3TFO: Raiders @ Chargers, Week 16

Scott Hanson stops in to have a look at Keenan Allen against the Raider corners, Rashad Jennings against the Charger run D, and an important edge battle.

| 3 years ago

3TFO: Raiders @ Chargers, Week 16

2013-3TFO-WK16-OAK@SDAs the regular season winds down, both of these teams find themselves in familiar positions. San Diego remains mathematically alive for a playoff spot, but they need to win both games, and have both Miami and Baltimore lose each of their last two games. Not the most likely of scenarios, but the Chargers could definitely pose a threat in the Wild Card round if everything did go just right.

The Raiders, as has been the case in recent years, are firmly out of the playoff hunt, and looking to squash any hope for their division rival. Over the course of the season, some major bright spots have emerged, particularly on the offensive side. By the same token, glaring weaknesses continue to plague this organization, especially the lack of a franchise quarterback. Will the Raiders improve on their 4-10 record, or will they improve their draft positioning for next season? Let’s look at some matchups that will help determine this game’s outcome.

Keenan Allen vs. Oakland’s Cornerbacks

Throughout the draft process, Keenan Allen garnered comparisons to Anquan Boldin for his physicality and precise route running. He may not be a burner, but he already has great chemistry with Philip Rivers, and the combination has become one of the better QB-WR tandems in the league this season. In his last 10 games, Allen has posted 55 receptions for 821 yards and seven touchdowns. Extrapolated over a 16 game season, that’s a pace for 88 catches, 1312 yards, and 11 touchdowns. He also has caught 63-of-86 targets from Rivers on the season, and his catch rate of 73.3% is higher than any NFL receiver with 70 or more targets. Allen has only been the intended receiver on eight passes over the last two games, but somehow he’s turned those into four touchdowns, all of which looked pretty impressive.

For Oakland, Tracy Porter, Mike Jenkins, and Phillip Adams all have decidedly negative coverage grades. A big reason for the poor grades has been all the missed tackles. Between the three, they’ve missed 20 tackles in the passing game, leading to plenty of extra yards after catch by opposing receivers. Keenan Allen can be difficult to corral once he gets the ball in his hands, so Oakland will need defenders to fly to the football and help limit those extra yards.

Rashad Jennings vs. Chargers Run Defense

After Darren McFadden’s horrendous start to the season, the Raiders needed a spark in the run game. In five of his last six games, Rashad Jennings has provided that spark. Since his Week 9 breakout performance, Jennings has put up 539 rushing yards on 110 carries with six touchdowns. That’s 4.9 yards per carry compared to McFadden’s 3.5 average for the season. Jennings has also averaged the sixth most Yards After Contact per Carry at 2.90.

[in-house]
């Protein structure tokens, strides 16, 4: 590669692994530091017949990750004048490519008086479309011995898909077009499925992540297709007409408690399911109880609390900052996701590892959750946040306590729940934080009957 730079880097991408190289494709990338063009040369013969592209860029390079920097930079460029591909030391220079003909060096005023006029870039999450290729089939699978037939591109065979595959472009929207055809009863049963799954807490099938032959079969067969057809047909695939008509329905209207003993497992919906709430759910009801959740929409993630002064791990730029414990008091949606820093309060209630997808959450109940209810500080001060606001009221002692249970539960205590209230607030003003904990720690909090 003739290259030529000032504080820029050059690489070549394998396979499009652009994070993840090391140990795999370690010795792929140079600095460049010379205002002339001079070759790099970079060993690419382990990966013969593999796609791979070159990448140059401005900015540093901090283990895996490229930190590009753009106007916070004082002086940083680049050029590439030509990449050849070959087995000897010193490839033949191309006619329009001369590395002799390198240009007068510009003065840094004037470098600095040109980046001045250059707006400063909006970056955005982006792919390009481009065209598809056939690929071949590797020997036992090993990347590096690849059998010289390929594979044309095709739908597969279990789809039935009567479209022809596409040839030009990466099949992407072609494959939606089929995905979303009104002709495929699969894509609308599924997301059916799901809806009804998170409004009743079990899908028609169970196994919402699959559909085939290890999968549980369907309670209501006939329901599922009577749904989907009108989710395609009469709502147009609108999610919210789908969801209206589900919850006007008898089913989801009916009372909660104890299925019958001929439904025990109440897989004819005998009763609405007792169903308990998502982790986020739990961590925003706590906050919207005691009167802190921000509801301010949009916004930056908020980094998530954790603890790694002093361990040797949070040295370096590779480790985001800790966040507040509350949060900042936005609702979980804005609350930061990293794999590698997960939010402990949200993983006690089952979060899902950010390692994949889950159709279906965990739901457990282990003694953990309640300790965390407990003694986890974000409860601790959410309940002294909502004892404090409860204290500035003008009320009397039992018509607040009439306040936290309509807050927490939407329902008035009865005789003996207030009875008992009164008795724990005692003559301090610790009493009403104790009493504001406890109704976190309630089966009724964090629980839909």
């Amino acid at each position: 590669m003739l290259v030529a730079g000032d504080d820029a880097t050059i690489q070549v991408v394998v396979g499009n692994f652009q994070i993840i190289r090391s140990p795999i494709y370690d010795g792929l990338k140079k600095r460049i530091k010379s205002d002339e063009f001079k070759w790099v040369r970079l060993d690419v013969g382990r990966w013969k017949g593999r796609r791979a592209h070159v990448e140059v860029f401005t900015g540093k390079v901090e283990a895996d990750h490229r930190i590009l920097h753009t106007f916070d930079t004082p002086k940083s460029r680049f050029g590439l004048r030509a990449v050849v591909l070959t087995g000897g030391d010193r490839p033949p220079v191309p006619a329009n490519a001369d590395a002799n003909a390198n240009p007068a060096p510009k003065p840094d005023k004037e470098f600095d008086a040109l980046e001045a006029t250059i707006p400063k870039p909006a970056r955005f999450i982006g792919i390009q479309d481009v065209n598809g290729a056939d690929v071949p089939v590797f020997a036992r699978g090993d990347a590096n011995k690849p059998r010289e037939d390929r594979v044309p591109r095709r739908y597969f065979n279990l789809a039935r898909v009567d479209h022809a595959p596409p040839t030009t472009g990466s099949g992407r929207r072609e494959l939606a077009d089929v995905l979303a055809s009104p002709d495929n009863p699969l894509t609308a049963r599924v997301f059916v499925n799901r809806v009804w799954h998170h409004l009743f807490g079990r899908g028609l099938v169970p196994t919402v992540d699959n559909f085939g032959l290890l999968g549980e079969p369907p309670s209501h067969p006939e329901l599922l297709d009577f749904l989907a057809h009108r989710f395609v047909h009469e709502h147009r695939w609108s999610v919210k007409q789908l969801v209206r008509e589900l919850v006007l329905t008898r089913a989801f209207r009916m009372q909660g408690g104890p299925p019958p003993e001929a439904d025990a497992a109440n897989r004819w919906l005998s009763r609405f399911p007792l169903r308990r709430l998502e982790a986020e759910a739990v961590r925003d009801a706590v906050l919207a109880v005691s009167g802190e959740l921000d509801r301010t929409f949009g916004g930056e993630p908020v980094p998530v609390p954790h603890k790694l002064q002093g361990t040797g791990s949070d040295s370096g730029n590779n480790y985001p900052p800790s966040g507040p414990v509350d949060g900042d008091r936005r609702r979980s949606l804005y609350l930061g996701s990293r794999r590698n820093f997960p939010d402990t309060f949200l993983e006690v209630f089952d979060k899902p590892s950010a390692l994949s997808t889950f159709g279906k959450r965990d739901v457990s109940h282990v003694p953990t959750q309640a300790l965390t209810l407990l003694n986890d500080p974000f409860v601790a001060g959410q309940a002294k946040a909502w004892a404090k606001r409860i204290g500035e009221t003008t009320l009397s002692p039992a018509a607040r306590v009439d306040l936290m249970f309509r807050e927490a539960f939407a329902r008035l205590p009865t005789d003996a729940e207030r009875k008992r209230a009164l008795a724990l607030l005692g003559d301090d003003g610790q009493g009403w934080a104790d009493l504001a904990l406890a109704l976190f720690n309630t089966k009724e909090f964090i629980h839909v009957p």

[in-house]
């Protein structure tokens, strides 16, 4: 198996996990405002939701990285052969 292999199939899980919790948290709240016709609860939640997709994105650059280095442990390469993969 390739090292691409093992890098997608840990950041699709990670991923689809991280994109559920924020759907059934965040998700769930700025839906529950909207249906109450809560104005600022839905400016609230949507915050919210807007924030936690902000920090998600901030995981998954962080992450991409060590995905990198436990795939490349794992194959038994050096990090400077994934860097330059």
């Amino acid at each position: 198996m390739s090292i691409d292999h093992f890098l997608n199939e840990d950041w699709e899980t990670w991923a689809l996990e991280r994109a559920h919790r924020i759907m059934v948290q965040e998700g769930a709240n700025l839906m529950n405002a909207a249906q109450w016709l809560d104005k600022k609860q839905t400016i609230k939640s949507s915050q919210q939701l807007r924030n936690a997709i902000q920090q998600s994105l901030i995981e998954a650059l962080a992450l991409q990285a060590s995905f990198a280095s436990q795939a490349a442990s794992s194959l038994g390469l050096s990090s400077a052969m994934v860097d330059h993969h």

The Chargers may have the 14th-ranked run defense in terms of total yards, but they’ve given up the third most yards per carry in the NFL at 4.7. The defense has 13 different players who currently grade in the red in run defense, with the lowest grades going to Donald Butler, Kendall Reyes, and Manti Te’o. The Chargers have an extremely vulnerable pass defense as well, but given the Raiders QB struggles and recent running success, expect them to lean on Jennings in this one and pound the ball early and often.

King Dunlap vs. Lamarr Houston

This matchup may not sound all that exciting, but King Dunlap actually is tied for the highest run blocking grade of any tackle at +14.3, and Lamarr Houston has the sixth-highest run defense grade of 4-3 DEs at +11.1, and he also leads his position in stops with 47. Dunlap has accumulated his grade despite missing five games, and San Diego loves to run behind him. On running plays that have gone to the ‘B’ and ‘C’ gaps on the left side (where Dunlap has the biggest influence) the Chargers have gained 4.65 yards per carry, compared to 3.72 on all other carries. Additionally, they’ve averaged 2.20 yards before contact when running off left tackle, compared to 1.84 yards before contact in other directions. After missing time, Dunlap’s last two games have been two of his best all year, as he also allowed just three hurries and no additional pressure in his last 58 pass blocking snaps.

Houston has had an interesting season. He posted positive overall grades in each of his first seven games, but since then he’s been very up-and-down. He’s played the fifth most snaps of any defensive end in the league (4-3 or 3-4) so perhaps he’s begun to wear down a bit. Still, his 35 run stops lead all 4-3 DEs for the season, and his 57 total pressures tie him for seventh. If Oakland is going to steal this one away, they’ll need a big impact from arguably their best defender.


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